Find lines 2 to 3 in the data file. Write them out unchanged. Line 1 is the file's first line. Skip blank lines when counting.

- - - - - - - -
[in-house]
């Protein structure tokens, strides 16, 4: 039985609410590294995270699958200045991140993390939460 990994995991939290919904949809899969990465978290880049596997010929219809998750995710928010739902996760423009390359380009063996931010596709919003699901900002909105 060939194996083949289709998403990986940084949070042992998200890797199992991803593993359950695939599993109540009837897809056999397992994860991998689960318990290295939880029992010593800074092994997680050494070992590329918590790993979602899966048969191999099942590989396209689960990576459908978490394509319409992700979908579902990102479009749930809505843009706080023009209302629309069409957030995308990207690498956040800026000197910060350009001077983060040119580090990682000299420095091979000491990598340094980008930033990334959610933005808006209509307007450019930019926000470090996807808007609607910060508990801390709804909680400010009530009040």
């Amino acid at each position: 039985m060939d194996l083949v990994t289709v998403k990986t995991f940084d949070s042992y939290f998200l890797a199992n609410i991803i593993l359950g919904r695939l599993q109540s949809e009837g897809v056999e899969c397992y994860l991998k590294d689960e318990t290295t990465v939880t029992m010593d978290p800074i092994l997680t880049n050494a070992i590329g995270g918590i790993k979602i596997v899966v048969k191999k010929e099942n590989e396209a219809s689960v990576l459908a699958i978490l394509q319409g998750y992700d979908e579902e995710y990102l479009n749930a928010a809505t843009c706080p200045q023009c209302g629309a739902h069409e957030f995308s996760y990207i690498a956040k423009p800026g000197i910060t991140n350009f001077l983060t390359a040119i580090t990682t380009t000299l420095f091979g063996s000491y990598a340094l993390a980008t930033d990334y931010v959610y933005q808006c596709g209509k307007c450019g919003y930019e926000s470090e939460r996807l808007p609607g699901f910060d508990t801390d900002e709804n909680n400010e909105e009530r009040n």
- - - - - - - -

């Protein structure tokens, strides 16, 4: 039985609410590294995270699958200045991140993390939460 990994995991939290919904949809899969990465978290880049596997010929219809998750995710928010739902996760423009390359380009063996931010596709919003699901900002909105 060939194996083949289709998403990986940084949070042992998200890797199992991803593993359950695939599993109540009837897809056999397992994860991998689960318990290295939880029992010593800074092994997680050494070992590329918590790993979602899966048969191999099942590989396209689960990576459908978490394509319409992700979908579902990102479009749930809505843009706080023009209302629309069409957030995308990207690498956040800026000197910060350009001077983060040119580090990682000299420095091979000491990598340094980008930033990334959610933005808006209509307007450019930019926000470090996807808007609607910060508990801390709804909680400010009530009040």
């Amino acid at each position: 039985m060939d194996l083949v990994t289709v998403k990986t995991f940084d949070s042992y939290f998200l890797a199992n609410i991803i593993l359950g919904r695939l599993q109540s949809e009837g897809v056999e899969c397992y994860l991998k590294d689960e318990t290295t990465v939880t029992m010593d978290p800074i092994l997680t880049n050494a070992i590329g995270g918590i790993k979602i596997v899966v048969k191999k010929e099942n590989e396209a219809s689960v990576l459908a699958i978490l394509q319409g998750y992700d979908e579902e995710y990102l479009n749930a928010a809505t843009c706080p200045q023009c209302g629309a739902h069409e957030f995308s996760y990207i690498a956040k423009p800026g000197i910060t991140n350009f001077l983060t390359a040119i580090t990682t380009t000299l420095f091979g063996s000491y990598a340094l993390a980008t930033d990334y931010v959610y933005q808006c596709g209509k307007c450019g919003y930019e926000s470090e939460r996807l808007p609607g699901f910060d508990t801390d900002e709804n909680n400010e909105e009530r009040n």